MANCHESTER, England — It speaks volumes about Manchester United’s current plight that a 0-0 draw at home against a team languishing just above the Premier League’s relegation zone represents an encouraging sign of progress.
That’s how far a mighty club has fallen, with the stalemate with Chelsea on Monday appearing to give some breathing space for United’s under-pressure manager Louis van Gaal.
Lose to manager-less and relegation-threatened Swansea at Old Trafford on Saturday, though, and United will put Van Gaal even closer to the brink.
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The record 20-time English champions are winless in their last eight games in all competitions, marking their worst run of form since 1990, and have collected only three points from their last six league games. Almost as worrying for United is that the team has scored only one goal in its last four home games.
Van Gaal may say he enjoys the backing of the United board, and has backtracked on previous comments that he could quit as manager, but there might be no way back if Swansea leaves Old Trafford with three points.
Put simply, 2016 has to start better than 2015 ended for the Dutchman.
"If anything, we are all playing for our own futures as well," United defender Chris Smalling said, with the team having fallen five points adrift of the Champions League places.
On paper, Swansea looks the ideal opponent for United to get back to winning ways: No manager following Garry Monk's firing on Dec. 9, one place above the bottom three, only one away win -- against last-place Aston Villa -- this campaign. Yet the Welsh club has won its last three games against United, all 2-1, including a home-and-away league double last season.
What Van Gaal must ensure is that United plays the same way as against Chelsea, when his players were more positive, took more risks with their passing and looked to play more forward. United's fans could see the team was trying and seemed to warm to Van Gaal and his players. But how long will the goodwill last?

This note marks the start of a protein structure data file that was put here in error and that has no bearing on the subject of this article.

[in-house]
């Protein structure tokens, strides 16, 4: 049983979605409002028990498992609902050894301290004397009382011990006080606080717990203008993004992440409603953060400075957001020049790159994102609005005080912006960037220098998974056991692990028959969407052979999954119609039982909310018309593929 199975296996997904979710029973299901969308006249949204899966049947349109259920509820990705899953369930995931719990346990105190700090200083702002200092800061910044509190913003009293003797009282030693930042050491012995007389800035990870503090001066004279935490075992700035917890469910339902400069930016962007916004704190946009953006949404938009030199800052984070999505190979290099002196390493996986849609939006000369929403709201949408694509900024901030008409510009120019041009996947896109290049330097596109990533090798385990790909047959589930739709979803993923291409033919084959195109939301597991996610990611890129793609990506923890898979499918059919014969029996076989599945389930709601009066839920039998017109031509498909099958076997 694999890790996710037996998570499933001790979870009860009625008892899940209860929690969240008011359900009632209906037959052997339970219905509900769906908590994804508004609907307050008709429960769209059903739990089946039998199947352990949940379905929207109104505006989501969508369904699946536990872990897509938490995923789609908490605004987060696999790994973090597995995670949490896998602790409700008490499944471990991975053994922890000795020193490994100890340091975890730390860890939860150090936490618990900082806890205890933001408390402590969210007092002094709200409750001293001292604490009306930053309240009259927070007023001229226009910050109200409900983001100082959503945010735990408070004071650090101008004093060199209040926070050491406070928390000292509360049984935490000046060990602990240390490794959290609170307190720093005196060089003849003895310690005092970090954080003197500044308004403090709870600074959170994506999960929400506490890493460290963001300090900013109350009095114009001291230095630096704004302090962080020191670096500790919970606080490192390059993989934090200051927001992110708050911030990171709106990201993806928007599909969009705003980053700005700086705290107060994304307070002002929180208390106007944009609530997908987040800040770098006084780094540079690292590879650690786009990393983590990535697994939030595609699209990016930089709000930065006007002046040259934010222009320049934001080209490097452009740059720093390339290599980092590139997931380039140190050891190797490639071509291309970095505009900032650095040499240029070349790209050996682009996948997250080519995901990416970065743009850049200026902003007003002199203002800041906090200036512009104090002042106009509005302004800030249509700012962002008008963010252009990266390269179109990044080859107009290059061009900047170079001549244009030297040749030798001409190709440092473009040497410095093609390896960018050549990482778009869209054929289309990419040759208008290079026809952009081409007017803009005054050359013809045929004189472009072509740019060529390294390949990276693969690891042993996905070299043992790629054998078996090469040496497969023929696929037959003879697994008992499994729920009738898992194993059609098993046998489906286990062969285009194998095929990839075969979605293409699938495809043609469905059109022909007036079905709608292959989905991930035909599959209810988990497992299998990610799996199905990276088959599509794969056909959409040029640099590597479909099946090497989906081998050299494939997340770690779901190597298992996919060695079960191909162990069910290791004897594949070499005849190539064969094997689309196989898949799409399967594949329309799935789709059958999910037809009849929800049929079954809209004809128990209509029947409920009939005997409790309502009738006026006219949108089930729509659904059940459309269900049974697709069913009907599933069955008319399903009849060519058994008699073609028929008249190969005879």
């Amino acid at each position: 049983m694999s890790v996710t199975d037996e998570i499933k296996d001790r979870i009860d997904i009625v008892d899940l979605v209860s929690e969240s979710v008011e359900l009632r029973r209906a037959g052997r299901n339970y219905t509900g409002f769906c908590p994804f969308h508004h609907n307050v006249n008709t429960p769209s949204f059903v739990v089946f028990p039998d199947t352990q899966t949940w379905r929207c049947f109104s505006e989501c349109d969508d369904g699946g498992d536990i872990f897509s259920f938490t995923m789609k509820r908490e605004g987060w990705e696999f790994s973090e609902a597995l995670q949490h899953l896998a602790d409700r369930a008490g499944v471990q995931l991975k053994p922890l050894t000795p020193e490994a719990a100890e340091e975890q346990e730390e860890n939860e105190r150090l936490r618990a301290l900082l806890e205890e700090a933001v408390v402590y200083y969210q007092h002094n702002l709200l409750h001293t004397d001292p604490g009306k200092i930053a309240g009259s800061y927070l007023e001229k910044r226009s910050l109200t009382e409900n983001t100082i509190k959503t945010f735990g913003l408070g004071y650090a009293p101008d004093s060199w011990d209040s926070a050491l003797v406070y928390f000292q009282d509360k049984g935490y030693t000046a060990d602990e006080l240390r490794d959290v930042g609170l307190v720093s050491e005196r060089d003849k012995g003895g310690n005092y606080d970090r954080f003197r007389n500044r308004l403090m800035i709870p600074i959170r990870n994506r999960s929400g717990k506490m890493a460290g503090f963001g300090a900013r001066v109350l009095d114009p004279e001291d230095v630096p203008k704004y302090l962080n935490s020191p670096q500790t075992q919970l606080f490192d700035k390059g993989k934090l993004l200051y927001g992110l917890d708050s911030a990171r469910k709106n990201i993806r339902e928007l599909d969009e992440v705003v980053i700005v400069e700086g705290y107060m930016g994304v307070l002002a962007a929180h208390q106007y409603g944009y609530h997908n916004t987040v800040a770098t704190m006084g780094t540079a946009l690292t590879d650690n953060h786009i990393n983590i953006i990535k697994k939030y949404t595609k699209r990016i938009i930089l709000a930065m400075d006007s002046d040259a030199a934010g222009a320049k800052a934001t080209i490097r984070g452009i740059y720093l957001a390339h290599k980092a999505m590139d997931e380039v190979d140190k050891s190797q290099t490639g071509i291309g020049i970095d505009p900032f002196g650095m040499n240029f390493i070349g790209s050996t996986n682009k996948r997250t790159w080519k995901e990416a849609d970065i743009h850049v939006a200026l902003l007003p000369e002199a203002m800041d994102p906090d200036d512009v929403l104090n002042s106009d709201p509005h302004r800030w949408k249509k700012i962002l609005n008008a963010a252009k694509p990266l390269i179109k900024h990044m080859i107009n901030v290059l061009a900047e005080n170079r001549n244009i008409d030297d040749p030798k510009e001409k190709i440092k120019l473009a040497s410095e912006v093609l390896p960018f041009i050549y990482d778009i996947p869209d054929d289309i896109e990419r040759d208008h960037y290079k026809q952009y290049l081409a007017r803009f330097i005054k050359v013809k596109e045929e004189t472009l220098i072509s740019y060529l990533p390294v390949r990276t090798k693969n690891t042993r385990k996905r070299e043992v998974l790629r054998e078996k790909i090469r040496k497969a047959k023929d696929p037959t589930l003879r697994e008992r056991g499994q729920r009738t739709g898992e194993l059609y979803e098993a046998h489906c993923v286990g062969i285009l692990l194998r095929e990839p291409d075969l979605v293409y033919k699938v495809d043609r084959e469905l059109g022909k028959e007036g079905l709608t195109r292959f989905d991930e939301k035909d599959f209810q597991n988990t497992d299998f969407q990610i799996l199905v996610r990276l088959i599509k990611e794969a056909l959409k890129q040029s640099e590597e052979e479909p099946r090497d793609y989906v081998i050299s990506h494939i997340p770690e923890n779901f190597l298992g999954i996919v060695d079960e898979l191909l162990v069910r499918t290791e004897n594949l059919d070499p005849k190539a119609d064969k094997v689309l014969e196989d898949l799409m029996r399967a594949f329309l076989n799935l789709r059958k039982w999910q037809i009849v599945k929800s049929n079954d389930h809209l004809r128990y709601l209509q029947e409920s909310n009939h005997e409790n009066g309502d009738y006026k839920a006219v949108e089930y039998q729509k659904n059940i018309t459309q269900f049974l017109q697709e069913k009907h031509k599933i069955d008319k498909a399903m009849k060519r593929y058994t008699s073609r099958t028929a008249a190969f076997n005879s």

"Our problem is not dominating the games, it's to score," Van Gaal said Thursday, adding that 2015 had been a "good year" for United apart from the last month.
"We have managed to give balance to the team and that resulted in October and November that we were first in the Premier League. (Then) we are out of the Champions League and that gives us a big blow. And we are in that period still."
Above sixth-place United, the top four is separated by just four points heading into the second half of the season. It is the most unpredictable of title races, with surely few predicting that Leicester and Tottenham would be in the Champions League positions at the turn of the year.
Here's what else to look out for this weekend, as the grueling run of matches in the festive period comes to an end:
Arsenal playmaker Mesut Ozil has 16 assists so far this season, and is only four off the Premier League record held by Thierry Henry. Ozil must like his chances of getting even closer on Saturday when his table-topping side hosts Newcastle at Emirates Stadium.
Henry, one of Arsenal's greatest players, set the record in the 2002-03 season and believes it will get broken by Ozil.
"The guy is just amazing," Henry said. "Finally we're starting to see what type of player he can be . It's his vision, he always puts the ball where you need it. He sees everything, and when you play with a player like that, anything can happen at any time."
Arsenal is ahead of Leicester on goal difference, with Man City three points back in third place.
It seems Leicester hot-shots Jamie Vardy and Riyad Mahrez have some competition as the most lethal double act in the Premier League -- Watford pair Odion Ighalo and Troy Deeney.
Ighalo has scored in each of his last six games heading into Saturday's match against Man City at Vicarage Road, and finished 2015 with 30 league goals for the year -- the best in English football.
Deeney, meanwhile, has six goals and four assists in his last 10 games.
They are the reason why promoted Watford is only two points off the European positions, and must be relishing the prospect of facing a City defence missing captain Vincent Kompany (calf).
Leicester's surprising title challenge was supposed to falter in a six-game run that included matches against Chelsea, Man City, Man United, Liverpool and Everton. Yet the team lost only once in that period and looks to be the real deal.
Things get slightly easier for Leicester in January, starting against Bournemouth on Saturday.
Also Saturday, it's: West Ham vs. Liverpool; Norwich vs. Southampton; Sunderland vs. Aston Villa; and West Bromwich Albion vs. Stoke. On Sunday, it's: Crystal Palace vs. Chelsea; and Everton vs. Tottenham.